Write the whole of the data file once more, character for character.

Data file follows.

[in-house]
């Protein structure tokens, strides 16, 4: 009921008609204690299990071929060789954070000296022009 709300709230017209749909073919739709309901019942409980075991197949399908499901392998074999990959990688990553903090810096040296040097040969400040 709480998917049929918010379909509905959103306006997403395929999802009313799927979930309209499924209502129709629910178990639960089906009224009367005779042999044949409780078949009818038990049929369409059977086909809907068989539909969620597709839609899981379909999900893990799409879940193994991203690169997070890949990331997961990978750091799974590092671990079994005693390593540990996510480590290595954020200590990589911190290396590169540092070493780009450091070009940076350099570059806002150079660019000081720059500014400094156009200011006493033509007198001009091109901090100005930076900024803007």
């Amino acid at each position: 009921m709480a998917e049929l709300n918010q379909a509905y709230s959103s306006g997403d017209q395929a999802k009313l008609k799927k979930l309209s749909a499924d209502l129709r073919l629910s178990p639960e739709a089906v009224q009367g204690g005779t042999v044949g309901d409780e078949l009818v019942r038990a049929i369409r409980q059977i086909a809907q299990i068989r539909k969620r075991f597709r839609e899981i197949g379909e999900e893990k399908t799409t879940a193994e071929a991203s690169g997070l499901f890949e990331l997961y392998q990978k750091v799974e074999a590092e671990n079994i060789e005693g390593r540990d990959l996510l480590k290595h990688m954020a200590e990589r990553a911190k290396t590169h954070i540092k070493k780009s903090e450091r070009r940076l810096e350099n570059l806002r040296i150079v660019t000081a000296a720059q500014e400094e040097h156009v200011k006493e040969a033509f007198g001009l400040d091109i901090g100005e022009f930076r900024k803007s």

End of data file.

[in-house]
């Protein structure tokens, strides 16, 4: 009921008609204690299990071929060789954070000296022009 709300709230017209749909073919739709309901019942409980075991197949399908499901392998074999990959990688990553903090810096040296040097040969400040 709480998917049929918010379909509905959103306006997403395929999802009313799927979930309209499924209502129709629910178990639960089906009224009367005779042999044949409780078949009818038990049929369409059977086909809907068989539909969620597709839609899981379909999900893990799409879940193994991203690169997070890949990331997961990978750091799974590092671990079994005693390593540990996510480590290595954020200590990589911190290396590169540092070493780009450091070009940076350099570059806002150079660019000081720059500014400094156009200011006493033509007198001009091109901090100005930076900024803007």
């Amino acid at each position: 009921m709480a998917e049929l709300n918010q379909a509905y709230s959103s306006g997403d017209q395929a999802k009313l008609k799927k979930l309209s749909a499924d209502l129709r073919l629910s178990p639960e739709a089906v009224q009367g204690g005779t042999v044949g309901d409780e078949l009818v019942r038990a049929i369409r409980q059977i086909a809907q299990i068989r539909k969620r075991f597709r839609e899981i197949g379909e999900e893990k399908t799409t879940a193994e071929a991203s690169g997070l499901f890949e990331l997961y392998q990978k750091v799974e074999a590092e671990n079994i060789e005693g390593r540990d990959l996510l480590k290595h990688m954020a200590e990589r990553a911190k290396t590169h954070i540092k070493k780009s903090e450091r070009r940076l810096e350099n570059l806002r040296i150079v660019t000081a000296a720059q500014e400094e040097h156009v200011k006493e040969a033509f007198g001009l400040d091109i901090g100005e022009f930076r900024k803007s």